In a preferred embodiment a front pair of latching hooked is embodied spaced from the front and a rear pair of hooks spaced from the rear. This forms two separate snap-in devices for wall or subrack mounting. If the latching hooks of the fork-type spring detent are formed on the inside of the arms then in an inserted position the pair of hooks of the fork-type spring detent each engage in the rear pair or the front pair of hooks of the guide slot. The angle bracket can be used just as easily for mounting the patch panel on the wall and for mounting it in a subrack. For both types of mounting only stocks of one support need be maintained which is of advantage as regards logistics.
Pushing in the angle brackets is especially simple if the fork-type spring detent and/or the hooks of the guide slot are provided with a starting bevel. When the angle bracket is pushed on the two arms of the fork-type spring detent are displaced sideways. In the final mounting position of the angle bracket the two arms of the fork-type spring detent engage by spring pressure with the side walls of the housing part. The angle bracket is connected stably to the housing part. The two arms of the fork-type spring detent can be released from this engaged position by using a tool.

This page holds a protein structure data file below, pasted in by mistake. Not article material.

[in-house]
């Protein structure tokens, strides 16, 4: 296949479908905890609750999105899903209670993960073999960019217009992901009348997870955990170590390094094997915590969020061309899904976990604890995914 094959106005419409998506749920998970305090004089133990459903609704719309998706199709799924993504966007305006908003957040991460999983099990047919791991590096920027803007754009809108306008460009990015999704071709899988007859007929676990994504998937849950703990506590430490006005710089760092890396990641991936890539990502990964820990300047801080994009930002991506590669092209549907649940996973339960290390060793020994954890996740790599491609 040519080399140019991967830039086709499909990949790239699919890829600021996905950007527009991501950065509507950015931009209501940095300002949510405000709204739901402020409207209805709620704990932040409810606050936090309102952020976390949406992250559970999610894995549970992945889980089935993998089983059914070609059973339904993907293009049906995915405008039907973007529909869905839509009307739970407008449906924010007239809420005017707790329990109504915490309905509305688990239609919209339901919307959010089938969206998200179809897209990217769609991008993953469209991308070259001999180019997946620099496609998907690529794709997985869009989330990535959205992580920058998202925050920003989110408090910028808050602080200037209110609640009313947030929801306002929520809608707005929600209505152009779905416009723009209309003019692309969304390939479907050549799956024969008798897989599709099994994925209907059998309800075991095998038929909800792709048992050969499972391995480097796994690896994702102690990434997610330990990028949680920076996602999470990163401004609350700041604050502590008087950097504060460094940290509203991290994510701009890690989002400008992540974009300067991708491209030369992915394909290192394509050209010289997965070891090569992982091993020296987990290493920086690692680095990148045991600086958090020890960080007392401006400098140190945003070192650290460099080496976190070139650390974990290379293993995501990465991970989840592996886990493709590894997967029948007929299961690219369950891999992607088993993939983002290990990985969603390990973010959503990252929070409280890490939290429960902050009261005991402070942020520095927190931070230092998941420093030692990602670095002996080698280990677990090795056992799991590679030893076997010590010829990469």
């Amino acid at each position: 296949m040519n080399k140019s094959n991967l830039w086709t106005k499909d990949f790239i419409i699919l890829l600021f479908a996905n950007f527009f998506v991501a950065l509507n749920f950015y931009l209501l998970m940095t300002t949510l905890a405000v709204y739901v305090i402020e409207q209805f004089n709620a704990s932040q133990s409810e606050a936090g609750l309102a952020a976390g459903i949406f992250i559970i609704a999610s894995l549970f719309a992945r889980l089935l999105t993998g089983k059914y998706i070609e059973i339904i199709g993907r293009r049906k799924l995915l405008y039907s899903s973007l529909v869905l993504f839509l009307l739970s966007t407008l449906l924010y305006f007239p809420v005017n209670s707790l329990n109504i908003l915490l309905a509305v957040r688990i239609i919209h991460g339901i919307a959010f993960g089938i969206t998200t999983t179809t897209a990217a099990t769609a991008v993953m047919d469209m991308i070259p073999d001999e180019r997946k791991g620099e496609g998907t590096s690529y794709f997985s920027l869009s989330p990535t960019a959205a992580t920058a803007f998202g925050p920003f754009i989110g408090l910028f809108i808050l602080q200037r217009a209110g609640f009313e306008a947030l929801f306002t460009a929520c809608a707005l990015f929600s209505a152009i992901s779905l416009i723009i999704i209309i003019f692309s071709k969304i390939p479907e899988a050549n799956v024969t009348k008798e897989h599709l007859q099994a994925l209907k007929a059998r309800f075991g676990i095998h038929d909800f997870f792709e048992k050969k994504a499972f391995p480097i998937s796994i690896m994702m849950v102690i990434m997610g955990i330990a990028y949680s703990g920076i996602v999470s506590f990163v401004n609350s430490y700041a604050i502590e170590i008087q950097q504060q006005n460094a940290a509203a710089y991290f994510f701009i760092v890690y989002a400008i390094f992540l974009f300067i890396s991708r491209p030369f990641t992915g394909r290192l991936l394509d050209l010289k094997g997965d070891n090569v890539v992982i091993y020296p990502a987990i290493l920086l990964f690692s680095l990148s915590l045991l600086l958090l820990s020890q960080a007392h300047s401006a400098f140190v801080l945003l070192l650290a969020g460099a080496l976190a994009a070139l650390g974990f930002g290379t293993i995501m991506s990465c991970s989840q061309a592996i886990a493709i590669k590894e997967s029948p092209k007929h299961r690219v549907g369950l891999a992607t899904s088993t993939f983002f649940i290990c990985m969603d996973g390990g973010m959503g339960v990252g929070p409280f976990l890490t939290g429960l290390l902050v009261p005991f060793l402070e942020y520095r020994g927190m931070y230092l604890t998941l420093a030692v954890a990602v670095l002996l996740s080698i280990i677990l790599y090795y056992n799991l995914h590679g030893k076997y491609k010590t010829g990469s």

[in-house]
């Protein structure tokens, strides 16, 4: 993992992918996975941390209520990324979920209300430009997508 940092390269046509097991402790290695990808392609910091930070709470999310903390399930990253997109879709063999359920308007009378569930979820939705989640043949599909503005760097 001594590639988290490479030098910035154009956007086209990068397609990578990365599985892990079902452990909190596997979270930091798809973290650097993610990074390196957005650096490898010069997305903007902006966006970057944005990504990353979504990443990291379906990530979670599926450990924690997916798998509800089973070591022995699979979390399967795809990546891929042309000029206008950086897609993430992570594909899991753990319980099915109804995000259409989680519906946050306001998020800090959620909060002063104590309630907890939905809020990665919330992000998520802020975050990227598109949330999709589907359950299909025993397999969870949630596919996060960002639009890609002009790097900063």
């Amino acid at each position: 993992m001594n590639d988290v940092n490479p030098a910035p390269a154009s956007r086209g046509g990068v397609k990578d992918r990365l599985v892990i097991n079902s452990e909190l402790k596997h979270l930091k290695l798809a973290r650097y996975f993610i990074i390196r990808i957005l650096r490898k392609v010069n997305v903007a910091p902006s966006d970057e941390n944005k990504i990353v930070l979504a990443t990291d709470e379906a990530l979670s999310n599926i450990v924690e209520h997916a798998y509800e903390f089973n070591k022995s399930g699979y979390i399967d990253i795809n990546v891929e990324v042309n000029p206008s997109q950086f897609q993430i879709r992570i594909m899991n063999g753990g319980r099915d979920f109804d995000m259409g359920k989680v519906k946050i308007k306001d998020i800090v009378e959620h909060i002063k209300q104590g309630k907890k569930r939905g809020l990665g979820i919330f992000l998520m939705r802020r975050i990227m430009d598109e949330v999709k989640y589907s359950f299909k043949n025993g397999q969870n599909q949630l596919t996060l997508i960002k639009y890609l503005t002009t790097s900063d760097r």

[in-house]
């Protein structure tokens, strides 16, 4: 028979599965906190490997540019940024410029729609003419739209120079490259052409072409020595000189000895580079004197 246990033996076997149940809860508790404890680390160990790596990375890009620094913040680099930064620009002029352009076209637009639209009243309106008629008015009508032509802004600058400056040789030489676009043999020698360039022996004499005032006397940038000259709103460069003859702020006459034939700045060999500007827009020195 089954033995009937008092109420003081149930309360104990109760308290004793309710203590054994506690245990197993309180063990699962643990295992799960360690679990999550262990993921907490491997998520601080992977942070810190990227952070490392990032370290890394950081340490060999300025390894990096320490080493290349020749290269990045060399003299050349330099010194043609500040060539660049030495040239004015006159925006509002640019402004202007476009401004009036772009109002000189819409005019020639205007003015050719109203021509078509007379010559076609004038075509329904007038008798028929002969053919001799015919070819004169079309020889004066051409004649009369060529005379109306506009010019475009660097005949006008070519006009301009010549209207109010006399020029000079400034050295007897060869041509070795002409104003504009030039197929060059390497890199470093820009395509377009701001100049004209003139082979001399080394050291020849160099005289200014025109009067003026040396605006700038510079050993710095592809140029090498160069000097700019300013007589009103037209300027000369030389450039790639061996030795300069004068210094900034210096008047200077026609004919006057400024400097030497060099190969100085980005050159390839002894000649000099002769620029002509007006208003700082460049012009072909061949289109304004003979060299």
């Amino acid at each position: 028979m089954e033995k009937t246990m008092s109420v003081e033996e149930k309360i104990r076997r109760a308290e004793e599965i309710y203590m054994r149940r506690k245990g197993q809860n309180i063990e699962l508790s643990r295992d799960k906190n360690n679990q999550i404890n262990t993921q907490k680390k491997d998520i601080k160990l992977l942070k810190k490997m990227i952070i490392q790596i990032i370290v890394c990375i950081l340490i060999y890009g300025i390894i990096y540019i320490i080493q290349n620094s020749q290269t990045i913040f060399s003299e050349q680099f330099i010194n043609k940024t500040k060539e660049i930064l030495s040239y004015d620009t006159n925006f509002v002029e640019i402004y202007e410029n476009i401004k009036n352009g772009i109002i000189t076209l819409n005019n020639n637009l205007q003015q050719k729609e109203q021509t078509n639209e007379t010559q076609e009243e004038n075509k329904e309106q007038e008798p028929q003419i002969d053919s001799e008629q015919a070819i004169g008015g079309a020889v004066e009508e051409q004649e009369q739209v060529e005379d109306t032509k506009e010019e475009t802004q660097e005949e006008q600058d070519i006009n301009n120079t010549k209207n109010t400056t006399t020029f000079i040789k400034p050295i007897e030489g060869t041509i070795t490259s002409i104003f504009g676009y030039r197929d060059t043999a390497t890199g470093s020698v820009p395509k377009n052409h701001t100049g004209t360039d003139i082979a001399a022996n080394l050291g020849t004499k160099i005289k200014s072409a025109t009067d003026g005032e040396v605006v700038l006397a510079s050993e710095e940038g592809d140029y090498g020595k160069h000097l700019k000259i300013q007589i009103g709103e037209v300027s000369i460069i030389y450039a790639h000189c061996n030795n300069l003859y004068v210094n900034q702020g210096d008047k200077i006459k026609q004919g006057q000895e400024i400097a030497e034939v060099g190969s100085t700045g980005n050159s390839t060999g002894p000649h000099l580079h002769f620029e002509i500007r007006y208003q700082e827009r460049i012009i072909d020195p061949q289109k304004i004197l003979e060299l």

A housing part consisting of a front and a rear housing shell is preferable. With corresponding arrangements of the relevant pair of hooks on the rear or the front housing shell it is possible to remove the rear or the front housing shell. In this way access to a device within the patch panel is created without the panel having to be detached from the wall or removed from the subrack to gain such access.
Both housing shells can be connected to each other by a snap connection which is arranged in each case on the adjacent sides of the housing halves.
If the guide slots are arranged in a recessed section on the face of the housing this creates the constructive condition whereby the angle bracket in its inserted position is flush with the side walls or with the front panel. This is of advantage when a number of patch panels are mounted adjacent to one another since less mounting space is required. System expansion is a simple matter.